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pride of manchester - norman evans
Norman Evans
"What did you say? That woman at number seven?
Is she .. ? Gerraway!
Well, Im not surprised, Not really. She's asked for it ..
I knew what she was as soon as I saw her!
And that coalman. I wouldn't put it past him, either
Not since he shouted Whoa' to his horse from her bedroom window
." - Norman Evans talks over the garden fence

Norman Evans was born on 11th June 1901 in Rochdale, where he spent his childhood, attending Castlemere Council School. He began his working life as an office boy at the Arrow Mills in Castleton, later becoming a salesman and insurance agent.

It wasn’t until 1934 that Norman Evans became a professional entertainer, after encouragement from Gracie Fields. She had spotted him when she topped the bill in a charity show at the Rochdale Hippodrome in 1931, raising funds for Rochdale Football Club. Norman was a supporting act on the bill and Gracie was most enthusiastic. She suggested he turn professional.

After Gracie took him under her wing his career took off like a rocket and within less than 3 years he made the first of his three appearances at the Royal Variety Show (1936, 1947 & 1951). He even appeared on the world famous Ed Sullivan TV show in America in 1949.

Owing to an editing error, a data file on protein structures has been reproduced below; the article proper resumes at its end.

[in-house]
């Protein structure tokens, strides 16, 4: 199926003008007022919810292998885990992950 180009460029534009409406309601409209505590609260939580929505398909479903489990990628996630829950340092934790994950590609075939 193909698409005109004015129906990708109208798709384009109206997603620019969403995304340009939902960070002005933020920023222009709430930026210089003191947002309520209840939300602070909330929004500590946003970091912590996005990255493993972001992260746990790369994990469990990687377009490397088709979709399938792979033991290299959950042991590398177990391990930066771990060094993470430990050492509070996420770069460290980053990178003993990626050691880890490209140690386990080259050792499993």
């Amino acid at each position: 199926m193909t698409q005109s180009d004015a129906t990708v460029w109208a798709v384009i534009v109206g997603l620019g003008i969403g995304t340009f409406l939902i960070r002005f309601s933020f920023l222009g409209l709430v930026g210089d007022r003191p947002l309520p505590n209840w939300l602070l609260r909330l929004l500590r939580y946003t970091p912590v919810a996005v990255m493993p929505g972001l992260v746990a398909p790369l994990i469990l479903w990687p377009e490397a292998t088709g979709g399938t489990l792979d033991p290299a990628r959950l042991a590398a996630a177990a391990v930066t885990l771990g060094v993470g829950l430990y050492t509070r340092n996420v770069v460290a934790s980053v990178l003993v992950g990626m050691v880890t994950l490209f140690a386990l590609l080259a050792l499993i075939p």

The centre piece of his music hall act was his brilliant characterisation of a woman gossiping over the garden fence, bosoms thrust out in indignation and face contorted into all kinds of comical expressions. The one way conversations covered everything from local scandal to the price of groceries, but 'she' gained most mileage from descriptions of medical problems and operations, with quick glances around, as if to check for eavesdroppers, and usually involved the silent mouthing of words deemed too embarrassing. (This act was later the inspiration for Les Dawson who faithfully followed the style of Norman in homage).

When he hit a bit of a lean period in the early ‘50’s he turned to his first love, pantomime, and became one of the most highly acclaimed ‘Dames’ of all time.

Norman Evans
   

He lost an eye in a car accident in 1955 but that didn’t stop him from achieving popularity on BBC TV between 1956 and 1958 with a series of 4 shows under the banner 'The Norman Evans Show', followed by 4 episodes called 'Evans Abode', (playing a boarding house landlady) and finally compering 3 variety shows called 'Make Yourself At Home' (one of which included his daughter, the singer Norma Evans).

He kept on working until his death in 1962, shortly after his final TV appearance on 'Comedy Bandbox'. His life was commemorated on 8th August 1999 when a plaque was unveiled in his name at Manchester’s Opera House Theatre, very appropriately on the same day that his ‘pupil’ Les Dawson was honoured with a plaque just down the road at the Palace Theatre.

 
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